Pleasant words are a honeycomb,
sweet to the soul and healing to the bones.
– Proverbs 16:24 NIV
As a writer and a former editor, I am very much a lover of words. I am enamoured with books, fonts, thesauruses, logos, notebooks, pens, libraries, storytellers and book stores all because of words.
Earlier this week I blogged about writing God’s words on the wall, and typically I post my own words on my Facebook “wall” once or twice a week. Those and the words I put down on paper are all thoughtfully and carefully shared. Chalk, pencil and keyboard make controlling these words rather simple. Erasers, back space keys and delete buttons serve me well.
The words that depart from my mouth, on the contrary, are much harder to edit and revise. Once they are said, no eraser can remove them. Perhaps that’s why I struggle with them. I can’t bully them into being eloquent. I can’t make them behave. I can’t make them sound right. Afterwards, I can only stew over them, fret about what else I should have said, or play editorial games with myself — like how I would have worded something differently if I could go back in time.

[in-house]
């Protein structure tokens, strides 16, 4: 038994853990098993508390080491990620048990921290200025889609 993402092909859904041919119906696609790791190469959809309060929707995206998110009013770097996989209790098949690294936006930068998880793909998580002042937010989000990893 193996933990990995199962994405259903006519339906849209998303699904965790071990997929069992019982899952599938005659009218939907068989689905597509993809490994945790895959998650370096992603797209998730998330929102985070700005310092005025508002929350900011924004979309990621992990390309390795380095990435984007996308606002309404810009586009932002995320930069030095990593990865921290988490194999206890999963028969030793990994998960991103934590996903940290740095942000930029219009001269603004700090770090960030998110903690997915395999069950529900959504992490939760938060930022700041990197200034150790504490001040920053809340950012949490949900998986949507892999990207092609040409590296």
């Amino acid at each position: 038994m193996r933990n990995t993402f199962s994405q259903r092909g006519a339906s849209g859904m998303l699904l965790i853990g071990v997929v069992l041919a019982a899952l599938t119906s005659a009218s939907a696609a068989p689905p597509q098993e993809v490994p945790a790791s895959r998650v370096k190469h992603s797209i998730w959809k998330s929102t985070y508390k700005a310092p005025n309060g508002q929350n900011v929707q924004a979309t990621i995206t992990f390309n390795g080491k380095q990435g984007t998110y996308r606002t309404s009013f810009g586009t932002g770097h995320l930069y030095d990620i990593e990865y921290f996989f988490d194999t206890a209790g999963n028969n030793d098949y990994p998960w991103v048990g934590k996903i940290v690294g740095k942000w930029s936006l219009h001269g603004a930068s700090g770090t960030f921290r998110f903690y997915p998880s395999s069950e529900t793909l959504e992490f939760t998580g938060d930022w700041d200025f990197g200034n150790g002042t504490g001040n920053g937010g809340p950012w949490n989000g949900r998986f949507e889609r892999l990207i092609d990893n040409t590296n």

Especially with those people I love the most, I’ve been struggling with my spoken words lately.
Deep down I want all my words to be sweet to the soul and healing to the bones, especially those spoken to my children and my husband. That’s a God-given desire I am sure.
But more often than I like, my feelings of frustration or annoyance or irritation season my words with bitterness instead of sweetness. I hear them and almost don’t recognize my own grumpy voice. As they echo in my head, I wonder, “Did I really just say that, like that? What’s wrong with me?”
Operating in my own strength, I certainly can’t control my words and attitude. But the fruit of Spirit includes self-control. What’s more, I can ask God for specific help.
“Set a guard over my mouth, O LORD; keep watch over the door of my lips.” -Psalm 141:3
As He promises in 1 Corinthians 10:13, God always provides “a way out” when I am tempted to speak unkind or harsh words. It’s my responsibility to act on that exit strategy, of course!
This week God has also led me to three excellent resources on the power of words and significance of using them wisely.
The first is Watching Our Words from the mother-daughter team of Carolyn Mahaney and Nicole Whitacre at GirlTalk.
Secondly, in today’s broadcast over at Focus on the Family, speaker Florence Littauer shares the power of encouraging words. I listened and was encouraged!
And last, Steve Murphy at HOMESCHOOLING TODAY magazine chimed in with this article, World-Building by Words.
May these words encourage you also!